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Hubbart, Jason

Associate Dean of Research 
Associate Director of the West Virginia Experiment Station
Professor of Physical Hydrology
Dr. Jason Hubbart serves as the Associate Dean of Research in the Davis College of Agriculture, Natural Resources and Design (DCANRD) and the Associate Director of the West Virginia Agricultural and Forestry Experiment Station. He is a full professor in the School of Natural Resources, Division of Forestry and Natural Resources, and the West Virginia gubernatorial appointee to the Science and Technical Advisory Committee of the Chesapeake Bay Program (STAC). He also serves as the West Virginia ambassador to the World Bank Global Water Partnership. Dr. Hubbart is a formally trained physical hydrologist, forest hydrologist, and watershed hydrologist and conducts research investigating contemporary land use practices on physical hydrologic processes and climate regimes, environmental biophysics, water quality, floodplain-wetland-stream and shallow groundwater interactions, and hydrologic modeling. Dr. Hubbart is an editor for the peer-reviewed journals Water and Sustainable Water Resources Management. He teaches undergraduate and graduate courses and advises post-docs and graduate students. He has published over 140 peer-reviewed articles, produced over 500 conference abstracts, and has been awarded (as PI or Co-PI) over $45M in external grants.


  1. Tarek, M.H., Hubbart, J.A, and E. Garner. 2023. Microbial source tracking to elucidate the impact of land-use and physiochemical water quality on fecal contamination in a mixed land-use watershed. Science of the Total Environment. 162181. DOI: 10.1016/j.scitotenv.2023.162181
  2. Gootman, K.S., and Hubbart, J.A. 2023. Characterization of Sub-Catchment Stream and Shallow Groundwater Nutrients and Suspended Sediment in a West Virginia Mixed Land Use, Agro-Forested Watershed. Water, 15, 223, 1-31. DOI: 10.3390/w15020233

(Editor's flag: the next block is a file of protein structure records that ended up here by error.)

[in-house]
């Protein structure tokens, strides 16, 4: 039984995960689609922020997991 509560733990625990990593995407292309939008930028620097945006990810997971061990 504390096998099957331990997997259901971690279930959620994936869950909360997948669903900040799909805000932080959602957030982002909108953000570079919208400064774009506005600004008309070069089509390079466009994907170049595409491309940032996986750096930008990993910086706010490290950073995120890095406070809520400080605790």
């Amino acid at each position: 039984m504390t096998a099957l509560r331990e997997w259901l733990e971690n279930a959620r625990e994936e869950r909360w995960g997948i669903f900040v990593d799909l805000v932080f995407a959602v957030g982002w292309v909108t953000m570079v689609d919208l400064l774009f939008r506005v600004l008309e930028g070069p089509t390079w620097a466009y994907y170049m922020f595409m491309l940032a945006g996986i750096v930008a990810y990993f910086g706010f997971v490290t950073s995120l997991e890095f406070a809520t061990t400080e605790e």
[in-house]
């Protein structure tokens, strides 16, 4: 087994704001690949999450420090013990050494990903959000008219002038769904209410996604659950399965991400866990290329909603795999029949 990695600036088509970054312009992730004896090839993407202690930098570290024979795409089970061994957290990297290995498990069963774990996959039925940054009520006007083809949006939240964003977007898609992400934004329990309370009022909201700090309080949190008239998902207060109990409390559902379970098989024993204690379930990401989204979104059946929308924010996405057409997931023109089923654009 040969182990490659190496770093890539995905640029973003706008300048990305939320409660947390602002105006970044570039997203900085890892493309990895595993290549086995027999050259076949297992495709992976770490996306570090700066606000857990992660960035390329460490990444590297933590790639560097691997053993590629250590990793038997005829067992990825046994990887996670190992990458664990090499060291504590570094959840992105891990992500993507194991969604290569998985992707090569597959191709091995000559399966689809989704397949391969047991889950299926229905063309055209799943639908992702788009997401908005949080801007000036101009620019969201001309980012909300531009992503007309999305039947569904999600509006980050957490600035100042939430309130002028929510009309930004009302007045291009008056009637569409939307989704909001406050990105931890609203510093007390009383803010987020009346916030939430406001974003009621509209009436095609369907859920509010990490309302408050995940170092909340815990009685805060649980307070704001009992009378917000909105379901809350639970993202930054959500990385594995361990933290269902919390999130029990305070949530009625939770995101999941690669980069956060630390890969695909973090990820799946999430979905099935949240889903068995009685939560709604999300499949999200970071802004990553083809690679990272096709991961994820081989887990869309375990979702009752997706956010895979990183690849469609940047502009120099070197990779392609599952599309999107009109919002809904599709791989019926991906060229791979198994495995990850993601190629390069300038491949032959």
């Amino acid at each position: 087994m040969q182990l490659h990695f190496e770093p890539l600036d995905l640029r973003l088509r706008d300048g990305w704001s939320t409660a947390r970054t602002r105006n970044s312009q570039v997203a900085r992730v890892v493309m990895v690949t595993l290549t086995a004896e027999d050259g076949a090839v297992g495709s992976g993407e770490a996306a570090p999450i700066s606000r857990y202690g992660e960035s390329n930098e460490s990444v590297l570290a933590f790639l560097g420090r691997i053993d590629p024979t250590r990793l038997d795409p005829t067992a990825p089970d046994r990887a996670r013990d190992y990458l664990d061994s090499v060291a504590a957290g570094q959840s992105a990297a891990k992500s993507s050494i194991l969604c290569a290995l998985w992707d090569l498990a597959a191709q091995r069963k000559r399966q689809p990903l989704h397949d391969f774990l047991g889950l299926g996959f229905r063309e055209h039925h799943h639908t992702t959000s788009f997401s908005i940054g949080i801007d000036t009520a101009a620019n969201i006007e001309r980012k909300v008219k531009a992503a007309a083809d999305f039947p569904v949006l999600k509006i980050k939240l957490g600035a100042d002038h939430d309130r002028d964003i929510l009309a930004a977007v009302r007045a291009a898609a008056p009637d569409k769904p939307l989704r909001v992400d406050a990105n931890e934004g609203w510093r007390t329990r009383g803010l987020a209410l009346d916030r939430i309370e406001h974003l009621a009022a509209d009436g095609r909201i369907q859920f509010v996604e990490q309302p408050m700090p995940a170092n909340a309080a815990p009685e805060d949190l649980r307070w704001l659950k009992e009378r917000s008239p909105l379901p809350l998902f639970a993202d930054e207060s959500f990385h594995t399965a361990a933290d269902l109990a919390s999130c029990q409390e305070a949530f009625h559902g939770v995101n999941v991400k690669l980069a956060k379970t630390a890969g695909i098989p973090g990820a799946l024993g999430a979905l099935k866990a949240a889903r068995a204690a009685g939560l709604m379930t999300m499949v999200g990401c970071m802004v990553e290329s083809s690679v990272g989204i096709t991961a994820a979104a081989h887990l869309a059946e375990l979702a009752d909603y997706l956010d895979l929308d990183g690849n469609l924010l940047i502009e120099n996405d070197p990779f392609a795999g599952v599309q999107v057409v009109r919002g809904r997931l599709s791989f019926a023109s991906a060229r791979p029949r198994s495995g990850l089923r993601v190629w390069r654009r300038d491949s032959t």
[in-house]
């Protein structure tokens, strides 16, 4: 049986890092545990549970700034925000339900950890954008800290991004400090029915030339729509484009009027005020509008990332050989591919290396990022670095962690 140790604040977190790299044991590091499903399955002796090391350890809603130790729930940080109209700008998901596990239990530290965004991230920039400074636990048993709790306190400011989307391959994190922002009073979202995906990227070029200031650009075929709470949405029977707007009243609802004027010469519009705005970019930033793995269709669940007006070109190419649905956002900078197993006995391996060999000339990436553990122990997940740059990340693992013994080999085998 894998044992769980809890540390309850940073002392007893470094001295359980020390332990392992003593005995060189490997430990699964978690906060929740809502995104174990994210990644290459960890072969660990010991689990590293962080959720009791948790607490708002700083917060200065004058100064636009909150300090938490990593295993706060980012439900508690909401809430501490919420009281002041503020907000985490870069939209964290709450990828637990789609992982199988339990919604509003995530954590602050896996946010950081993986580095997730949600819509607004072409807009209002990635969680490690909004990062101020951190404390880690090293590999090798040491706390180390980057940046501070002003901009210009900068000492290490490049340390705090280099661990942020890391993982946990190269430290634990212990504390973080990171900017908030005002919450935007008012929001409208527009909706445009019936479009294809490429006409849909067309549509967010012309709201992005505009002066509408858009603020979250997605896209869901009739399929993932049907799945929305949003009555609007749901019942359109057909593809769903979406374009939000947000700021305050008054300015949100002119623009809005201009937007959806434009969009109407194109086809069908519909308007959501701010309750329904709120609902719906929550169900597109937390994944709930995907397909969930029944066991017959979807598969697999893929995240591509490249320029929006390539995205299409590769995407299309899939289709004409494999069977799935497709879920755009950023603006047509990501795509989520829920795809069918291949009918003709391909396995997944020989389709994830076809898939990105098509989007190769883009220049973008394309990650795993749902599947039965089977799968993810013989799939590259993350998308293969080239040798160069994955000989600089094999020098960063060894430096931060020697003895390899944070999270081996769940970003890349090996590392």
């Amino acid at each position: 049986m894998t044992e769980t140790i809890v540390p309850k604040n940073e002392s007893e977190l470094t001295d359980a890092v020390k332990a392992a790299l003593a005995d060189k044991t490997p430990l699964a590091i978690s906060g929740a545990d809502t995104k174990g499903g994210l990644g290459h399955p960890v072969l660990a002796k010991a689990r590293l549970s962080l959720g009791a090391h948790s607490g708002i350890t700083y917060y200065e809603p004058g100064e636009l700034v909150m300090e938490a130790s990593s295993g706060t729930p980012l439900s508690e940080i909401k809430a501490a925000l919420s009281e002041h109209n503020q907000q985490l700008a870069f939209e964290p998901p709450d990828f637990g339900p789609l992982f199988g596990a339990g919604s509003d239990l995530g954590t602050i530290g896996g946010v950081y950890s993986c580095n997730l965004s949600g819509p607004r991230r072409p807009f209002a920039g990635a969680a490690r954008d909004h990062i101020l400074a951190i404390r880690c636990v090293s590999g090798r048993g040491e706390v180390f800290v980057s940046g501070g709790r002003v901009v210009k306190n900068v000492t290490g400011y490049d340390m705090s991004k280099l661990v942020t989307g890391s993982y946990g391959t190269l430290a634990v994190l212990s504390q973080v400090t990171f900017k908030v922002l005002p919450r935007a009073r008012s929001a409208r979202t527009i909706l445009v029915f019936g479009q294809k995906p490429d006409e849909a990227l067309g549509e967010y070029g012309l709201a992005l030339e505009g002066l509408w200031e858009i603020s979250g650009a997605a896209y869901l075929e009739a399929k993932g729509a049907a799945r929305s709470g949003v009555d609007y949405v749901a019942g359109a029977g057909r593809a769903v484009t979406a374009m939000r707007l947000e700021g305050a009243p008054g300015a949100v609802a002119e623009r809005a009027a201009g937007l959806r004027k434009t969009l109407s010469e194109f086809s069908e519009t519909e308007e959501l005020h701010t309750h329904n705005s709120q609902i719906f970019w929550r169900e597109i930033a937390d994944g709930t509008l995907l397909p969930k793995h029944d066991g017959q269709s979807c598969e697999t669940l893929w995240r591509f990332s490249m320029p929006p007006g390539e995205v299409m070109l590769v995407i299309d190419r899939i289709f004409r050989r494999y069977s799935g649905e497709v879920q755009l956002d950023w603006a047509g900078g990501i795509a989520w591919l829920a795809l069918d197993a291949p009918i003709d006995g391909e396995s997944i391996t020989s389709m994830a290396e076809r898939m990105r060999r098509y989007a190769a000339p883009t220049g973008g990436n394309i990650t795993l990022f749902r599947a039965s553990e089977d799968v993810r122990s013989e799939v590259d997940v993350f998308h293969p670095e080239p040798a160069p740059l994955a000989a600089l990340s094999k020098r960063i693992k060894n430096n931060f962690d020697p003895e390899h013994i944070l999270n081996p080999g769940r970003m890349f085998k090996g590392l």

3. Kutta, E., and Hubbart, J.A. 2023. Seasonal Lifting Condensation Level Trends: Implications of Warming and Reforestation in Appalachia’s Deciduous Forest. Atmosphere, 14, 98, 1-14. DOI: 10.3390/atmos14010098
  4. Stephan, K., and Hubbart, J.A. 2023. Plant Community and Soil and Microclimate attributes after 70 Years of Natural Recovery of an Abandoned Limestone Quarry. Land, 12, 117, 1-18. DOI: 10.3390/land12010117
  5. Hubbart, J.A. 2023. Organizational Change: Considering Truth and Buy-In. Administrative Sciences, 13, 3, 1-8. DOI: 10.3390/admsci13010003
  6. Abesh, B.F., L. Jin, and Hubbart, J.A. 2022. Predicting Climate Change Impacts on Water Balance Components of a Mountainous Watershed in the Northeastern USA. Water: Special Edition, 14, 3349 1-22. DOI: 10.3390/w14203349
  7. Hubbart, J.A., E. Kellner, and F. Petersen 2022. A 22-Site Comparison of Land-Use Practices, E-coli and Enterococci Concentrations. International Journal of Environmental Research and Public Health, Special Edition, 19, 13907, 1-21. DOI: 10.3390/ijerph192113907
  8. Gootman, K.S., and Hubbart, J.A. 2022. A Comparison of Stream Water and Shallow Groundwater Suspended Sediment Concentrations in a West Virginia Mixed-Use, Agro-Forested Watershed. Land, 11(506):1-16. DOI: 10.3390/land11040506
  9. Hubbart, J.A 2022. Improving Best Management Practice Decisions in Mixed-Land-Use and/or Municipal Watersheds: Should Approaches be Standardized? Land, 10(12):1402. DOI: 10.3390/land10121402.
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